Let’s say you’re scrolling your Instagram feed, and an ad for a fabulous-looking brand of shoes made from beautiful, butter-soft Italian leather pops up. You impulsively click and purchase, they arrive, and you discover they are actually made of cheap, already-starting-to-peel plastic. You’re going to be rightfully disappointed and put off, yes? You might even resist ever purchasing something in this way ever again. How could this happen? Aren’t there laws about these kinds of things? Well yes, yes there are.

Ahem (assumes serious demeanor)…From the Federal Trade Commission website, in the section entitled “Truth in Advertising”:

“When consumers see or hear an advertisement, whether it’s on the Internet, radio or television, or anywhere else, federal law says that ad must be truthful, not misleading, and, when appropriate, backed by scientific evidence.”

Gee, Sara, what an enticing opening you have going here. No, I’m not preaching the importance of fact-checking that ad from your favorite organizing supply store (although you know I always wonder about the connection between buying tons of plastic bins and creating actual life order). Having confidence, clarity, and perhaps a dose of healthy skepticism that what you purchase matches what you are led to expect is part of the process.

But I’ve been noticing lately that sometimes we tell ourselves some whoppers about our organizing and productivity adventures. We might need a dose of truth in organizing to get back to the clarity and confidence needed to create our systems and ease the overwhelm. The stories we make up can totally go either direction – from minimizing the effect of over-scheduling:

     “Sure, Steve, it’s not a big deal to handle the office party – all I have to do is make a few calls, create a Costco list, stop on my way into work on Friday morning, and voila!! – celebratory break room bliss achieved! Easy-peasy.”

To maximizing the effort of clearing out a pantry:

     “Oh my GOSH, I’ll have to pull EVERYTHING OUT, and then it’ll take me HOURS AND HOURS to go through all of the cans and boxes, and then I’ll have to wipe everything down…maybe even vacuum, and I won’t be able to GET IT ALL BACK PERFECTLY because there’s SO MUCH, and there’s NO GOOD LIGHT IN THERE, and it feels SO hard, so why even start?” (excuse the all caps, I couldn’t help channeling a little Owen Meany* there).

These kinds of stories are examples of cognitive distortions – habitual errors in thinking – which researchers believe may have evolved as a method of coping with difficult life events, a way to manage and adapt to stress. But they can cloud the clarity needed to make informed decisions, misleading the teller of the story into something they weren’t bargaining for – causing them to “buy into” a narrative that doesn’t match reality.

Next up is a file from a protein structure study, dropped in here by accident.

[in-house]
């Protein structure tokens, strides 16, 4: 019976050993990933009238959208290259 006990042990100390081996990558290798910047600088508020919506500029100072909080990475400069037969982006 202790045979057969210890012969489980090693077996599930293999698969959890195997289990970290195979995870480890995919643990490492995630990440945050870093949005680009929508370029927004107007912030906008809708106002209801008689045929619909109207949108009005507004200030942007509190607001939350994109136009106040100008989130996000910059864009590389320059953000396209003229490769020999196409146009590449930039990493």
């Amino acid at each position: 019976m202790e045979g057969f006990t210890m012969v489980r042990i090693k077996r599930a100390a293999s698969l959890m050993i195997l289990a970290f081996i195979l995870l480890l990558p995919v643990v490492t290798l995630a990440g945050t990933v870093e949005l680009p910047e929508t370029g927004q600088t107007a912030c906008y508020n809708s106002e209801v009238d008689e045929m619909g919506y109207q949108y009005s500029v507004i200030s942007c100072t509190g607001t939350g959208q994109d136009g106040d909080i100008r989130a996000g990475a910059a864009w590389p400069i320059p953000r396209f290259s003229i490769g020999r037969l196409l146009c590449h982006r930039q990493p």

What’s actually true about the situation or challenge you face? What can you verify, and how could you go about some fact-checking? If you had perused a few online reviews of those pleather shoes, you just might have saved yourself some money and trouble. So if you caught yourself for a moment or two before agreeing to that party, took a look at the bigger picture, and did a little backward and forwards analysis, what would you discover? You might eventually come to something like:

     “…Okay, I guess when I stop to think about it, to get that party pulled off I’d have to of course start with my list, like I said. But then I’d need to leave super early on Friday morning. That means I would have to get the kids out to the bus stop instead of driving them in, which means I have to get their lunches ready the night before. And, oh shoot, I forgot Costco won’t even be open until 10 am, so that whole plan is not going to work anyway…maybe there’s more to contend with here than I realized. I’ve misled myself into thinking this would be no big deal, but it’s actually going to eat up a fair amount of my brain and my day.”

And thus, if I were to create my own set of rules around this kind of thing, I might propose:

“When we hear ourselves talk, whether it’s in our heads, to our family, friends, a professional, or anywhere else, organizing principles suggest that talk must be truthful, not misleading, and, when appropriate, backed by verifiable evidence.”

Easier said than done, I know. But worth considering for your next life order challenge.


*Owen Meany, for the uninitiated, is the main character of John Irving’s A Prayer for Owen Meany, which, if you haven’t read I highly recommend you take along to the beach this summer. It’s the only novel that has ever caused me to both laugh (hard) out loud, and sob (also hard) uncontrollably.